Kudumbashree’s approach addressed the following issues relating to the special school system as they existed in 2007.
- Religious and other charitable organisations had to finance their institutions on their own; this had been causing difficulties to most of the groups forcing them to levy a fee for enrolling and maintaining the children at the centres. This had led to a situation where in most areas, poor people were not able to access such services. There was a case for setting up schools that catered to the poorest of the sections.
- Remote places as well as children with higher levels of special needs were excluded by the existing institutions. Covering remote areas was impractical for institutions run on a commercial basis; children with relatively higher needs were difficult to handle and therefore avoided.
- The Reading-Writing-Math approach adopted by most of these schools were not consistent with the latest trends in educating people with intellectual disabilities the world over. The Integrated Education for the Disabled (IED)/Sarva Siksha Abhiyan (SSA) scheme had been criticised as making people pass examinations without functional literacy and essential skills.
- The vocational training programmes instituted by the schools had a focus on different trades, which was not suitable for training intellectually challenged persons for employability.
- The existing institutions did not offer services to intellectually disabled people above the age of 18 years.
The Persons with Disabilities (Equal Opportunities, Protection of Rights, and Full Participation) Act 1995 defines mental retardation as ‘a condition of arrested or incomplete development of a person which is specifically characterised by sub-normality of intelligence’. Such persons typically have single or multiple skill deficits among the following.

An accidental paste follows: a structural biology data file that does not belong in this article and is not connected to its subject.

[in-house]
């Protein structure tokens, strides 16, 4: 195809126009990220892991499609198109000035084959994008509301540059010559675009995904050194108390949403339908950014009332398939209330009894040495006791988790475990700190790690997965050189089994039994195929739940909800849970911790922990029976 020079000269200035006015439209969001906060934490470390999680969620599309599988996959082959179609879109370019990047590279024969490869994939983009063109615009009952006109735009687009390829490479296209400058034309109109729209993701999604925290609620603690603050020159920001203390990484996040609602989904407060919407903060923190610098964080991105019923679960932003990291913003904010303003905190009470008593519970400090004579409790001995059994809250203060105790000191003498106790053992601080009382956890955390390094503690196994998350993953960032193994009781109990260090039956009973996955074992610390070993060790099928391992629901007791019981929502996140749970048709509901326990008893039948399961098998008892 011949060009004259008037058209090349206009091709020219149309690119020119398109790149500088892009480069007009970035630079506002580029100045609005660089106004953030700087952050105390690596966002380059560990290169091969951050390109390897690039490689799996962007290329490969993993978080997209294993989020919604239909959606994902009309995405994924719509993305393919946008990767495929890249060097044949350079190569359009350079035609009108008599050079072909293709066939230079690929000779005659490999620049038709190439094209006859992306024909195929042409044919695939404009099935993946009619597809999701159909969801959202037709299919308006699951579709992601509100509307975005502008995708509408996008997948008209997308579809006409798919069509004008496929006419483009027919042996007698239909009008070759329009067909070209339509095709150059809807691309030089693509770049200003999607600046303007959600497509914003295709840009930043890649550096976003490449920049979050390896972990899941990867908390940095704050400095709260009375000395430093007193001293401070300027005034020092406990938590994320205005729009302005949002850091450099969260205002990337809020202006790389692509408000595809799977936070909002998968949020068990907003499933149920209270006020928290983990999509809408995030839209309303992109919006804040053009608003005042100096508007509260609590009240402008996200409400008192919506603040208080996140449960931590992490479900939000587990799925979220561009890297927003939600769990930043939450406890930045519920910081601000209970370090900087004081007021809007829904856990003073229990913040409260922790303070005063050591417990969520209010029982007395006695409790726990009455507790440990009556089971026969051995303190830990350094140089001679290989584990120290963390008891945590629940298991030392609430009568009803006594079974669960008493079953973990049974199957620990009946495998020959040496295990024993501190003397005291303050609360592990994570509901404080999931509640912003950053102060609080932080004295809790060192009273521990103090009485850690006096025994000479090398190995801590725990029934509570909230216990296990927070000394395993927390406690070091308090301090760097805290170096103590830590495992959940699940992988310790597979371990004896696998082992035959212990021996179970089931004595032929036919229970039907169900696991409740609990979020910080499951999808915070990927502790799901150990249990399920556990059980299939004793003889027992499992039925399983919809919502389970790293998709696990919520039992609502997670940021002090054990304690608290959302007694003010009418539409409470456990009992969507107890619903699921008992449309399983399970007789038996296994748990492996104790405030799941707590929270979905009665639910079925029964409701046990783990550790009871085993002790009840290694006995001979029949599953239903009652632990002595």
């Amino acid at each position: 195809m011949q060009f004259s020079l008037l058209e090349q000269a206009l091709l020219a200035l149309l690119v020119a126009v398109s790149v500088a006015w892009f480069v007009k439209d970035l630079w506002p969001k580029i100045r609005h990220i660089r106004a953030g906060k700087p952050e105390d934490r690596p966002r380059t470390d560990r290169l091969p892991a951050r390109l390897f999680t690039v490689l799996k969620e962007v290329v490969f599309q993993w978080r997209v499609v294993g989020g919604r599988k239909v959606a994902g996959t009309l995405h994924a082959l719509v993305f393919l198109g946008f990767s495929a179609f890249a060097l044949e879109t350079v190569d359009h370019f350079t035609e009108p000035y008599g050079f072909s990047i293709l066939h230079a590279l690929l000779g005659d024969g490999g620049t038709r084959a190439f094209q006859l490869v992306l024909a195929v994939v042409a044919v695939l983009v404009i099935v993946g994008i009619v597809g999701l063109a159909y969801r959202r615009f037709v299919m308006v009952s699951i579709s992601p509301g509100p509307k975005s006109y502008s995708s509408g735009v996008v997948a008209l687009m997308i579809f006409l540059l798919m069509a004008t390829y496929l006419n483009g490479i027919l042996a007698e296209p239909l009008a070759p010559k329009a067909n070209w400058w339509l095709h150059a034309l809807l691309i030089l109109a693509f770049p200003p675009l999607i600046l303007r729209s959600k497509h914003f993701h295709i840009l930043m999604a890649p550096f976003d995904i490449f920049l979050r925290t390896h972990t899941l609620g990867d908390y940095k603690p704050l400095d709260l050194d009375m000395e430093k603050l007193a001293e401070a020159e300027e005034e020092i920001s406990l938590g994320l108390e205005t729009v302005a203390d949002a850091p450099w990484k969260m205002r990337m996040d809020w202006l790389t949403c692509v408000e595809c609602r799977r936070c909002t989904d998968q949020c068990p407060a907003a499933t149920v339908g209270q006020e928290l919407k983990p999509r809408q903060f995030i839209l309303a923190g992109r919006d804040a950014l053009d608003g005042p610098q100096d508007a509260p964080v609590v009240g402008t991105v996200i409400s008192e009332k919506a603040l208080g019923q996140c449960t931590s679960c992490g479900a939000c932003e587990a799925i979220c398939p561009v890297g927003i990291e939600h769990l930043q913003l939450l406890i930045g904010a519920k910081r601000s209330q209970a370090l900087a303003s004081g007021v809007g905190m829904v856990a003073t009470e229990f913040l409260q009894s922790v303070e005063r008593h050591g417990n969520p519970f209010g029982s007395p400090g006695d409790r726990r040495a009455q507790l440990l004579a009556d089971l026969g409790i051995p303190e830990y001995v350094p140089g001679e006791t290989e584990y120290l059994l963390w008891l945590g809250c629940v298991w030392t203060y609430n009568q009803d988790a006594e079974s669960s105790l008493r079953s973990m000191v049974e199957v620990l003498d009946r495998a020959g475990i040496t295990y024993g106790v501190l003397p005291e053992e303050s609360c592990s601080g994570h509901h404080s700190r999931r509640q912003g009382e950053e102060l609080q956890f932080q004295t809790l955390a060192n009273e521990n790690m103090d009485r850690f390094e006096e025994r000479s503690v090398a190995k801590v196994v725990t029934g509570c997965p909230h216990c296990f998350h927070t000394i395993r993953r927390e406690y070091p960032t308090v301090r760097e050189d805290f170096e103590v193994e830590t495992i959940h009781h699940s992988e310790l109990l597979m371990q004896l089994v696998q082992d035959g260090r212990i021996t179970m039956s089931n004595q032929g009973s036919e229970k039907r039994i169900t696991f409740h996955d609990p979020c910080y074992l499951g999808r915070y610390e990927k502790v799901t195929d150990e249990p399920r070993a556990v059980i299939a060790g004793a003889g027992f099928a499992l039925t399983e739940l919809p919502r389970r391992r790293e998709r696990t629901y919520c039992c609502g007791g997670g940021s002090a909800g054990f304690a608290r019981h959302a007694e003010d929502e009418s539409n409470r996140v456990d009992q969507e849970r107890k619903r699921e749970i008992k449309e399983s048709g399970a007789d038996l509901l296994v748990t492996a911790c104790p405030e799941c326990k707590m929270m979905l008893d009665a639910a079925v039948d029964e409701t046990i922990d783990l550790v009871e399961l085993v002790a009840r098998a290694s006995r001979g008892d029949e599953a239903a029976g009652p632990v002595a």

- Motor deficit
- Self-care problems
- Communication deficit
- Socialisation skill deficit
- Academic skill deficit
- Vocational skill deficit
- Recreational and aesthetic deficiency
- Deficiencies in safety precautions
- Health care deficiencies
- Family life deficiencies
In order to address the challenges of mental retardation, special pedagogic approach is necessary.
National Institute for the Mentally Handicapped (NIMH) Hyderabad had developed a strategy and scheme for intellectually challenged persons. The scheme focused on functional skills and employability training. The scheme was drawn up based on the belief that ‘employment was the ultimate aim for education of mentally challenged’.
NIHM’s was not the only scheme available at that time. State Council for Educational Research and Training (SCERT) had developed a curriculum and syllabus; this was yet to be operationalised. Madras Development Programming Schedule (MDPS), developed in Tamil Nadu was also in use in Kerala’s special schools. However, the Reading-Writing-Math approach was still the dominant one in Kerala.
Kudumbashree Mission decided to adopt NIMH’s curriculum and syllabus for special schools. The syllabus was based on a set of checklists, which categorised intellectually challenged children and progressively measured their improvement in five areas, achieved through systematically administered educational content. The five areas of skills were the following.
- Adaptation for Daily Living (ADL)
- Personal – Social Skills
- Language – Speech, Reading, Writing
- Environmental Sciences